Paris, je t’aime

Fayes T Kantawala was having dinner with some Americans on the day of the Paris attacks

Paris, je t’aime
Do you keep business cards as souvenirs? Not in a creepy people-stalking kind of way (what is Facebook for?) but more like tangible memories: I have a small stack of cards from museums I’ve visited, restaurants I’ve enjoyed eating at, shops that I want to remember, etc. Often when I’m traveling and having “movie moments” by a river (or more likely in front of a bakery), the places I’ve visited can blend into one rose-tinted thread. The cards help me remember details, like the street I was on or the smell of the sea air, thing that make the memories both realer and more magical.

Of all the places I’ve visited, I’ve got the most cards from Paris, mainly because anything you eat there tastes like heaven wrapped in butter. The terrible recent attacks had me thinking about my time in Paris last year, and I found myself going through the cards I’d collected, revisiting the mussels I’d devoured in the Marais or the steak I’d had in a small but warm place in the 11th arrondissement. Many of the places the gunmen wrecked were in the areas I had cards from, had visited, had made memories in. It made me sad to think of that kind of violence in a city that is so lovely.

But there are lovely cities all over the world that are now infected with terror, and so when I heard the news of a coordinated attack on Paris and its citizens, it saddened me immensely, but it didn’t surprise me. I was reminded of the Peshawar massacre, of Damascus, of Cairo, of the Charlie Hebdo attacks, of the murder of Theo van Gogh and of the countless large and small atrocities that have made up the majority of massacres through my adolescence and adulthood.
News of the attacks saddened me immensely, but it didn't surprise me

I was meeting up with friends in New York’s West Village the night of the Paris shootings, and all anyone could talk about was how awful the whole thing was. There were three white Americans and myself at the table, and I confess that I struggled with their sense of shock. At first I thought it might be because a part of me is now numb to the violence and terror that has gripped not only my country but my entire generation. “Terrorism” is a word we hear almost every hour, and we have all been living with for more than 14 years now, if you count down from 9/11. Two of my dinner companions were acting like they would never have thought such a thing was possible in their lifetimes, which I found a little disconcerting mainly because you could literally see the Freedom Tower (the building that had risen on the ashes of the World Trade Center) from our corner table.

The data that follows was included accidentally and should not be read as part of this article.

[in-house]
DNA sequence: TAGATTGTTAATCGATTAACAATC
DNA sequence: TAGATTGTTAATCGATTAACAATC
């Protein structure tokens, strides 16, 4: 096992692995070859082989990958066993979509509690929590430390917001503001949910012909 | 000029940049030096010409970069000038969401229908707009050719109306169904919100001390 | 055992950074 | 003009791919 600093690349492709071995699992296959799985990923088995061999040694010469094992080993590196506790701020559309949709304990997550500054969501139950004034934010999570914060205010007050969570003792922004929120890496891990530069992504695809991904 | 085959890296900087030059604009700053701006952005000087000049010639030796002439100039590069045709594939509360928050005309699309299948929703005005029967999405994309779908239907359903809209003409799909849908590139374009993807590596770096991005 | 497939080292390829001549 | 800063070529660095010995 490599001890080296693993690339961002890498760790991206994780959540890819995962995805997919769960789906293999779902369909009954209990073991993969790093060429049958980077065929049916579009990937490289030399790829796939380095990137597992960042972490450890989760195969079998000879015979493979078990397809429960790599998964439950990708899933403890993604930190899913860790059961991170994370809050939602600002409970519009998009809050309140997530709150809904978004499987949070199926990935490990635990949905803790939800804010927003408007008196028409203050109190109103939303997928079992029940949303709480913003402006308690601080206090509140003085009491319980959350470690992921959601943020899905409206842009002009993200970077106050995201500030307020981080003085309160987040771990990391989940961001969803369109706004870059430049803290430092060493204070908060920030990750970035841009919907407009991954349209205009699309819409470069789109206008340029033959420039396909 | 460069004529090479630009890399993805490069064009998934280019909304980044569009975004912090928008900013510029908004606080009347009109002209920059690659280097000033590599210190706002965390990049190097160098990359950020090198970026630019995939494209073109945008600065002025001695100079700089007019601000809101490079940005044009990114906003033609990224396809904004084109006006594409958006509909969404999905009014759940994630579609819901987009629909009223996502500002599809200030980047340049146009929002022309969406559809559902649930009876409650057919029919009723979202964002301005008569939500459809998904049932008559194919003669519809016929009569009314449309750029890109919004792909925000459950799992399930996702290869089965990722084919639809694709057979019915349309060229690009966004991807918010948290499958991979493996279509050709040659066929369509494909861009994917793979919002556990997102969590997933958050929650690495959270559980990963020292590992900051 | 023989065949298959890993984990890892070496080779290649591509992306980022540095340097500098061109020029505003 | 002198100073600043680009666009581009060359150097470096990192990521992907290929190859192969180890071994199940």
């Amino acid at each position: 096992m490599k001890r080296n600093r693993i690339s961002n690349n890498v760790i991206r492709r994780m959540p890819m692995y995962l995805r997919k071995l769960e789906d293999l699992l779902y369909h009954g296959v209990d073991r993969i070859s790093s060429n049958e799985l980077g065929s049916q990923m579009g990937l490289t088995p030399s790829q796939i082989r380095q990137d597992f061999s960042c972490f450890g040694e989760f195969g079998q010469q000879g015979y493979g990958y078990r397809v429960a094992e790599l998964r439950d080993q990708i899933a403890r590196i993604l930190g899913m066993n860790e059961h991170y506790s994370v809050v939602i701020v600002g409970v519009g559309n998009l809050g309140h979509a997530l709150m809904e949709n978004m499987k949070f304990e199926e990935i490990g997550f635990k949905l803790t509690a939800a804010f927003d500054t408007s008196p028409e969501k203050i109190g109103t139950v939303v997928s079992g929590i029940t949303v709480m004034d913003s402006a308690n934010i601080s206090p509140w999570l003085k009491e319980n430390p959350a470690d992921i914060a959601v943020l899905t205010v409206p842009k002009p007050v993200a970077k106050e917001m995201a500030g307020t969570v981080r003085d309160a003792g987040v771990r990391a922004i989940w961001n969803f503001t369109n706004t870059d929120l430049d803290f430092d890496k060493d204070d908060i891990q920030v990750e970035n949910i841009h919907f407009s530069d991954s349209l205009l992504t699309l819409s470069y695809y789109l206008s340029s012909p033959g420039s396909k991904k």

That’s when it dawned on me that it wasn’t I that was inoculated, it was them. The idea of a brazen terrorist attack, which you and I may take for granted (in any country, really) is not something my American friends have seriously contemplated, despite the notorious one in their own recent history. If you are born here and do not travel, chances are the rest of the world will always remain a news story to you. Things that happen over there would never happen over here. The reportage around the Paris attacks had op-eds and articles written by a cross-section of global citizens that called out this reductive, semi-xenophobic way of thinking. Writers everywhere have called out people for trying to link the attacks to migrants and Middle Eastern refugees, and have been careful to explain the particularities of France’s relationship with Islam in order to understand the context in which these events have transpired. To contextualise the attacks is not to justify them. There is no justification for the mass murder of innocents. There was none in the Peshawar massacre of school children and there is none here.

Jordanian cartoonist Osama Hajjaj's take on the terrorist atrocities in Paris
Jordanian cartoonist Osama Hajjaj's take on the terrorist atrocities in Paris

Attacks in the West receive disproportionate coverage — this is a fact, and it’s not a good one. It suggests that some lives matter more than others, that some people matter more than others, and that some countries are more important than others. In short, it suggests ugly truths and we never really want to confront those.

Another truth is that when the French respond to this terrible tragedy with words of war, it again revises the narrative after the fact. The French are already at war with Da’esh, they have been for two years in Syria, like the rest of the coalition.

To forget that is dangerous because narratives matter. It matters that people know this is the latest eruption of an underground magma that is floating around the entire world, not just Afghanistan or Syria or Iraq or even Pakistan. It’s everywhere.

When I said this at dinner, my American friends looked at me with an expression that said “Aw, well, you’re from a warzone”, to which the only response is “Why do you think you’re not?”

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